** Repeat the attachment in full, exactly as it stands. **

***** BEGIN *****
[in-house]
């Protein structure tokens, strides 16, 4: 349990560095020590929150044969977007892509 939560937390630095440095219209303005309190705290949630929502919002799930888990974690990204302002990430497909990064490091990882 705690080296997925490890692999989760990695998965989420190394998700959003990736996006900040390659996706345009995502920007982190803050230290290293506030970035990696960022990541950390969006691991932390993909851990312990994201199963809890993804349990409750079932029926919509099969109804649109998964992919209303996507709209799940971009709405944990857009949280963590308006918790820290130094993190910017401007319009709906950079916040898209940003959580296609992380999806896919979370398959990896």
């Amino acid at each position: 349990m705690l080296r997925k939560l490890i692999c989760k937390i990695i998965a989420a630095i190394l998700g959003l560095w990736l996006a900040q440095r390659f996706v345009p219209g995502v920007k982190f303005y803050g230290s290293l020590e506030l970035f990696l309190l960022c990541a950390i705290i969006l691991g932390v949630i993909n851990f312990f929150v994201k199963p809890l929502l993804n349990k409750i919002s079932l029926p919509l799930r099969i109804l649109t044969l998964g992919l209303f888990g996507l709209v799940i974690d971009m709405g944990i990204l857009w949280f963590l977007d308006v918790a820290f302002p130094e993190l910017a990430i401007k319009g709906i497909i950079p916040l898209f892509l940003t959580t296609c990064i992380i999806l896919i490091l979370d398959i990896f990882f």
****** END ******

[in-house]
């Protein structure tokens, strides 16, 4: 349990560095020590929150044969977007892509 939560937390630095440095219209303005309190705290949630929502919002799930888990974690990204302002990430497909990064490091990882 705690080296997925490890692999989760990695998965989420190394998700959003990736996006900040390659996706345009995502920007982190803050230290290293506030970035990696960022990541950390969006691991932390993909851990312990994201199963809890993804349990409750079932029926919509099969109804649109998964992919209303996507709209799940971009709405944990857009949280963590308006918790820290130094993190910017401007319009709906950079916040898209940003959580296609992380999806896919979370398959990896």
């Amino acid at each position: 349990m705690l080296r997925k939560l490890i692999c989760k937390i990695i998965a989420a630095i190394l998700g959003l560095w990736l996006a900040q440095r390659f996706v345009p219209g995502v920007k982190f303005y803050g230290s290293l020590e506030l970035f990696l309190l960022c990541a950390i705290i969006l691991g932390v949630i993909n851990f312990f929150v994201k199963p809890l929502l993804n349990k409750i919002s079932l029926p919509l799930r099969i109804l649109t044969l998964g992919l209303f888990g996507l709209v799940i974690d971009m709405g944990i990204l857009w949280f963590l977007d308006v918790a820290f302002p130094e993190l910017a990430i401007k319009g709906i497909i950079p916040l898209f892509l940003t959580t296609c990064i992380i999806l896919i490091l979370d398959i990896f990882f």